Academic achievement data being collected by local school districts would suggest that the overall rate of progress among students with sensory disabilities is not sufficient to keep pace with their non-disabled peers.
“Deafness does not preclude children from learning at a rate commensurate with their peers,” Colsch said. “But it does require that they are taught in a different manner.”
In 2013, only 39 percent of Iowa students who were deaf/hard of hearing achieved proficiency in reading as measured by the Iowa Assessments. Another study was conducted last year of reading proficiency among Iowa’s children in grades K-3 who are deaf/hard of hearing using FAST Assessment results and other measures of early literacy skill development. Preliminary results indicate that less than 30 percent of Iowa’s children with significant hearing loss achieved proficiency.
“Our state leadership team recognizes that we can’t embrace the status quo,” Colsch said. “There is too much at stake here. Regional academies represent a systems change that is much needed.”
Susan Rolinger, director of extended learning for the School for the Deaf and Iowa Educational Services for the Blind and Visually Impaired, said it comes down to the matter of the law for providing all students free and appropriate public educations, known as FAPE.
“What is appropriate for a child who is deaf?” she said. “How you know something is appropriate is access – communication access. We have a communication plan for our IEPs. There is a reason for that. Now, if you have a student who is hard of hearing and they are falling farther behind, putting them into a special education room gets them in with a teacher with more hours dedicated, but it isn’t necessarily appropriate. The child needs education access, but the teacher doesn’t have the ability.”
In no way is the regional academy concept meant to impinge upon the work going on at the AEAs. Rolinger, whose daughter Madeline is deaf, thrived under the itinerant teacher model.
“But many kids who are deaf and hard of hearing are at significantly higher risk of having behavior problems,” she said. “The regional academy offers a critical mass where students who are deaf and hard of hearing have access to education, access to communication. We’re not saying that every deaf or hard of hearing child should be educated at a regional academy. But there is a significant chunk of students who need more.”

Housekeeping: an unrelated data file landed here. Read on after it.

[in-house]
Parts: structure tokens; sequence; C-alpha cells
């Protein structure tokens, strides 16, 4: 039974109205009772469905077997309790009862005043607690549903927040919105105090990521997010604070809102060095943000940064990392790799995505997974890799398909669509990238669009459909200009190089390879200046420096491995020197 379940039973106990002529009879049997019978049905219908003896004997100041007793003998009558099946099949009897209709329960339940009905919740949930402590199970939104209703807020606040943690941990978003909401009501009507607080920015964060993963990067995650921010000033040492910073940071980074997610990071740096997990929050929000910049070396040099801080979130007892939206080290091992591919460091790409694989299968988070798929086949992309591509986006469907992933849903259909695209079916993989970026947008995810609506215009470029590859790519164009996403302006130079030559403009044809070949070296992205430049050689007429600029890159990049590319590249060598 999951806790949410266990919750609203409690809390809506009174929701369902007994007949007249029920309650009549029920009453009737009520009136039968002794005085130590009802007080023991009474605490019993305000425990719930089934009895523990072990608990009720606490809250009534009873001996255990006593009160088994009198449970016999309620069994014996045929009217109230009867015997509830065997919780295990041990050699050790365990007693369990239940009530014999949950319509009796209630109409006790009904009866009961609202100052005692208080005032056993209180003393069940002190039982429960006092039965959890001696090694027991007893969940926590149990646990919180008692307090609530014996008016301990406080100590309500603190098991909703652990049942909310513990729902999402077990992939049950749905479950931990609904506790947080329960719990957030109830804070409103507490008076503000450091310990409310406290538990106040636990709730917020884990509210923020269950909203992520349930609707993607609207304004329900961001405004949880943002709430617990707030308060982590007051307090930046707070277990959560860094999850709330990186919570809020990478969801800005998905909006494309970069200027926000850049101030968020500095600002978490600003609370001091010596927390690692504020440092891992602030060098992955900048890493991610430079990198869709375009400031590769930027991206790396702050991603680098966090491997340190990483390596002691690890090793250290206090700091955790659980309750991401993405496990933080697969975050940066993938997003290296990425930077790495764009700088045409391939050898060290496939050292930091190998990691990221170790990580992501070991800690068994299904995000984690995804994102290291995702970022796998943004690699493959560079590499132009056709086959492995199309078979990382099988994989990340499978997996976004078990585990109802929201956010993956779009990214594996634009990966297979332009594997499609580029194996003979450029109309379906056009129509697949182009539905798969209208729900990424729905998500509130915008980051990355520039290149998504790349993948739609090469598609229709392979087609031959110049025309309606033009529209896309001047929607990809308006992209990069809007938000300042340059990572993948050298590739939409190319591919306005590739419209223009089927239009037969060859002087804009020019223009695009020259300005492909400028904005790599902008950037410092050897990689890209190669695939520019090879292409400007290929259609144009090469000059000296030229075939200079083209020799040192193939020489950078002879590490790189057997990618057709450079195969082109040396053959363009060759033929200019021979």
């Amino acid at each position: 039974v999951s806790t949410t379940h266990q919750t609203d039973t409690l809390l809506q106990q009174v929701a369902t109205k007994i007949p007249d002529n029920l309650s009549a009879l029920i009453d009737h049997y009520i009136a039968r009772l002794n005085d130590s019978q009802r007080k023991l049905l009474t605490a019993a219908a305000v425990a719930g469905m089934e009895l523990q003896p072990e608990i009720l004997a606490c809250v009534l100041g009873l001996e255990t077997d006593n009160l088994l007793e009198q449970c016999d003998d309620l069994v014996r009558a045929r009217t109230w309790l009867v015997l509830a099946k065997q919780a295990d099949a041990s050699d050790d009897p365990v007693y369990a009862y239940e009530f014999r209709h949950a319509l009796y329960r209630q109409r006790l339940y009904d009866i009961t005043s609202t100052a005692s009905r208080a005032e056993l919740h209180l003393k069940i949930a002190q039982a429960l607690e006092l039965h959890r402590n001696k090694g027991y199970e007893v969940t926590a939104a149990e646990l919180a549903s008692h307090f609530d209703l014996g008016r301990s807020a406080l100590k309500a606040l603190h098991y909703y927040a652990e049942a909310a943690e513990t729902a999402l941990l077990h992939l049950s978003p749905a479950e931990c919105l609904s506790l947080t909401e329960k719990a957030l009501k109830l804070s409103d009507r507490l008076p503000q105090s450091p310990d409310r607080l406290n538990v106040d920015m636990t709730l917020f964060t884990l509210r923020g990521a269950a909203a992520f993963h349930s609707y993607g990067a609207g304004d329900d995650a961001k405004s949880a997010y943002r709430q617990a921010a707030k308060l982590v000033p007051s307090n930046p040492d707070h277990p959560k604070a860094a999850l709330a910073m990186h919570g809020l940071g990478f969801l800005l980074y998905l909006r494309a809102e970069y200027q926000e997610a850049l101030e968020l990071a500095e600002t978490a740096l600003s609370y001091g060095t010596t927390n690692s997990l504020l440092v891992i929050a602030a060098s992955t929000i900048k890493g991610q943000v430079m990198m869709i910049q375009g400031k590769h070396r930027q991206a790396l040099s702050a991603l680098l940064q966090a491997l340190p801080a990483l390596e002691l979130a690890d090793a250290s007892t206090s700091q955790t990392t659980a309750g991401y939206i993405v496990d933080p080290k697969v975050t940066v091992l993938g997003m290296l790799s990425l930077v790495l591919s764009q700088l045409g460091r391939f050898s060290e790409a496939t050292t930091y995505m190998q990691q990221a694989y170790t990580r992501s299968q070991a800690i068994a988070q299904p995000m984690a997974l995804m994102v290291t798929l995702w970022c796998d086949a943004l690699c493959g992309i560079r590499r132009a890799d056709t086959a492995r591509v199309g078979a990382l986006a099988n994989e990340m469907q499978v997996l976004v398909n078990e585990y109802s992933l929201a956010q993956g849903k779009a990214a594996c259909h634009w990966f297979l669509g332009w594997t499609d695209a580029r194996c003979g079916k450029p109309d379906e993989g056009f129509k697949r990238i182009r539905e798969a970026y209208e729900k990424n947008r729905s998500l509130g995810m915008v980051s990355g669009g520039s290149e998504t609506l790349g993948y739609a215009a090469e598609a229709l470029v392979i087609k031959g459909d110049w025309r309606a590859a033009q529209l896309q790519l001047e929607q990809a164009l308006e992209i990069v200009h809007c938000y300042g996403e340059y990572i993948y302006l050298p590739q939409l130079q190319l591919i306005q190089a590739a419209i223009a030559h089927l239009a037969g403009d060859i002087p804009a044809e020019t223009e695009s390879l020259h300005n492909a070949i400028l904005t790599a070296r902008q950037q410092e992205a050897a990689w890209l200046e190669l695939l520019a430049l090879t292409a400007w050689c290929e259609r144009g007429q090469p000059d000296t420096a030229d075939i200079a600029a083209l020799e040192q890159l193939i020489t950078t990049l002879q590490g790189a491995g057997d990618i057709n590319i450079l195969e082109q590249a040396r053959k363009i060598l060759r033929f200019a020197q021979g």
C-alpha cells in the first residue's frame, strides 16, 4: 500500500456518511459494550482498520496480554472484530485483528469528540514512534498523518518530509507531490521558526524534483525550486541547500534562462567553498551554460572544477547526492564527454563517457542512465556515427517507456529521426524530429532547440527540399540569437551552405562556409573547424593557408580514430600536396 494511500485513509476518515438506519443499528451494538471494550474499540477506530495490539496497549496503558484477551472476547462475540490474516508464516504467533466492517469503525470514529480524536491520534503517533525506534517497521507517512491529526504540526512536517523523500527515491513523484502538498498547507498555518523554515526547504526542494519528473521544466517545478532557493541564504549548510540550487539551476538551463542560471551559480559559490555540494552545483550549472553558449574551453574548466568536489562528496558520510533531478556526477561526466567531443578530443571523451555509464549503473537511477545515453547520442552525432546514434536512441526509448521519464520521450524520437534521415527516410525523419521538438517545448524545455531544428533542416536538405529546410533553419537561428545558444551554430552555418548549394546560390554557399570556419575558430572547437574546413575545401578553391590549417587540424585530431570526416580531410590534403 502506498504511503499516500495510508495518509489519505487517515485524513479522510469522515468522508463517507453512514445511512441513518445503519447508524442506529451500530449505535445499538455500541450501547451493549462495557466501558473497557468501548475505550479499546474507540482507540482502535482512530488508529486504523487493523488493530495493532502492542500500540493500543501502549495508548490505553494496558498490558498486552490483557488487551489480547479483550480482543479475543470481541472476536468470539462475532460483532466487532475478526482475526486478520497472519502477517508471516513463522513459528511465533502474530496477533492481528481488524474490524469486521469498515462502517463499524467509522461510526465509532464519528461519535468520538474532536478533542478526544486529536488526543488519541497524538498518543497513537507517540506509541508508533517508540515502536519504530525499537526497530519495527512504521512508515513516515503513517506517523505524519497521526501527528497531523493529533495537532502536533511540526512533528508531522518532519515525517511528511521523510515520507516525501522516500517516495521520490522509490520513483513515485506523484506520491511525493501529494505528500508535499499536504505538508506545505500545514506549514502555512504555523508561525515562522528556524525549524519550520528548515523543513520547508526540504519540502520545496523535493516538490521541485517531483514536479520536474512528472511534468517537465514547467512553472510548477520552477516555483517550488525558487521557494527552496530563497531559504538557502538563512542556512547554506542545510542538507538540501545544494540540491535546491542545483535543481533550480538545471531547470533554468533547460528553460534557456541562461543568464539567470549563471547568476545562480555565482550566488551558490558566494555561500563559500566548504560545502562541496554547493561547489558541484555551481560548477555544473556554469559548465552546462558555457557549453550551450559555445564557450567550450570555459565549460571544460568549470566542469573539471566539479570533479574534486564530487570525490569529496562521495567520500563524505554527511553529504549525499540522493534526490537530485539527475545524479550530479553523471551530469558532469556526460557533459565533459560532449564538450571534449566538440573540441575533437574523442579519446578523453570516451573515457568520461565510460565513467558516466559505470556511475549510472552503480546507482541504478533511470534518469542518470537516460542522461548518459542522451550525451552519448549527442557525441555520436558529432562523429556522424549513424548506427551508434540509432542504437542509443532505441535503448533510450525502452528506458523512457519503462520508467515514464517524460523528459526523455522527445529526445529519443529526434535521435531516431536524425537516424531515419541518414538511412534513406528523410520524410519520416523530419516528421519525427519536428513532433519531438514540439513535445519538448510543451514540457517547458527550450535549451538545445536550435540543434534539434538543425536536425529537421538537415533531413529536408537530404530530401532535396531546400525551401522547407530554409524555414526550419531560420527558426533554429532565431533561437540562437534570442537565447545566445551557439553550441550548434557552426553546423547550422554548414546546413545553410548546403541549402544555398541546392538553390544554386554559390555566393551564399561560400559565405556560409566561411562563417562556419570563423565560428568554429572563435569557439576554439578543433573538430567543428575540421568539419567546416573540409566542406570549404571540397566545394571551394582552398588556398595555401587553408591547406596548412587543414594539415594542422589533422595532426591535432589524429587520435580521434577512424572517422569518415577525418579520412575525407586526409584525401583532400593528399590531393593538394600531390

Colsch comes back to offering students a free and appropriate public education.
“During IEP meetings, the concept of an appropriate public education in the least restrictive environment must be considered,” he said. “Least restrictive environment isn’t a specific place; it is a learning environment where the child can receive an appropriate education with their non-disabled peers to the maximum extent appropriate. If a child is the only one who is deaf or hard of hearing, their communication needs must be addressed in an environment where learning is not restricted by lack of communication access. Placement in a regional academy is less restrictive than placement in a child’s home district, general education classes and multi-disability special education programs where they don’t have access to effective communication with their peers.”
As for Rolinger’s daughter, Madeline is attending the Rochester Institute of Technology in Rochester, N.Y., where she is studying public policy with the goal of becoming a disability rights attorney.
“She has critical mass for the first time in her educational career,” she said. “There are 1,200 deaf and hard of hearing students there. You can imagine she loves it.”
Rolinger considers her daughter lucky to have thrived in the mainstream. But she worries about those who don’t.
“Let’s not wait for them to fail before we send them to the regional academy,” she said.